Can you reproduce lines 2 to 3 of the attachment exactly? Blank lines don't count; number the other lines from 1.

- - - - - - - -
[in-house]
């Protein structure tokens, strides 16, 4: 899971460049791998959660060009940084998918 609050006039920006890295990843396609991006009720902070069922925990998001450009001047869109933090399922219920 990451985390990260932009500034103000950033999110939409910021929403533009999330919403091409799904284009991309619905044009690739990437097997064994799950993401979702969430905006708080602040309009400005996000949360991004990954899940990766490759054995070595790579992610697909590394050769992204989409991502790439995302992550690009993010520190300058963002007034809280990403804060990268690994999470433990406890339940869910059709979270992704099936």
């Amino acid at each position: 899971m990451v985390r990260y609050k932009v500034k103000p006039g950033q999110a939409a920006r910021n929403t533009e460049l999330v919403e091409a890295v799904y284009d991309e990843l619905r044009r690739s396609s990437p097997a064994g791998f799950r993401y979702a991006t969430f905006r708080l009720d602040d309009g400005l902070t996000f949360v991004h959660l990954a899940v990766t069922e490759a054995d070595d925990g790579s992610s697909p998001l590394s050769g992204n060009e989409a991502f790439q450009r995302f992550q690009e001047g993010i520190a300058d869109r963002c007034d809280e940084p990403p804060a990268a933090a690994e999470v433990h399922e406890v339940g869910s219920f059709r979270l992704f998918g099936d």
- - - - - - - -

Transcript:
């Protein structure tokens, strides 16, 4: 899971460049791998959660060009940084998918 609050006039920006890295990843396609991006009720902070069922925990998001450009001047869109933090399922219920 990451985390990260932009500034103000950033999110939409910021929403533009999330919403091409799904284009991309619905044009690739990437097997064994799950993401979702969430905006708080602040309009400005996000949360991004990954899940990766490759054995070595790579992610697909590394050769992204989409991502790439995302992550690009993010520190300058963002007034809280990403804060990268690994999470433990406890339940869910059709979270992704099936």
């Amino acid at each position: 899971m990451v985390r990260y609050k932009v500034k103000p006039g950033q999110a939409a920006r910021n929403t533009e460049l999330v919403e091409a890295v799904y284009d991309e990843l619905r044009r690739s396609s990437p097997a064994g791998f799950r993401y979702a991006t969430f905006r708080l009720d602040d309009g400005l902070t996000f949360v991004h959660l990954a899940v990766t069922e490759a054995d070595d925990g790579s992610s697909p998001l590394s050769g992204n060009e989409a991502f790439q450009r995302f992550q690009e001047g993010i520190a300058d869109r963002c007034d809280e940084p990403p804060a990268a933090a690994e999470v433990h399922e406890v339940g869910s219920f059709r979270l992704f998918g099936d």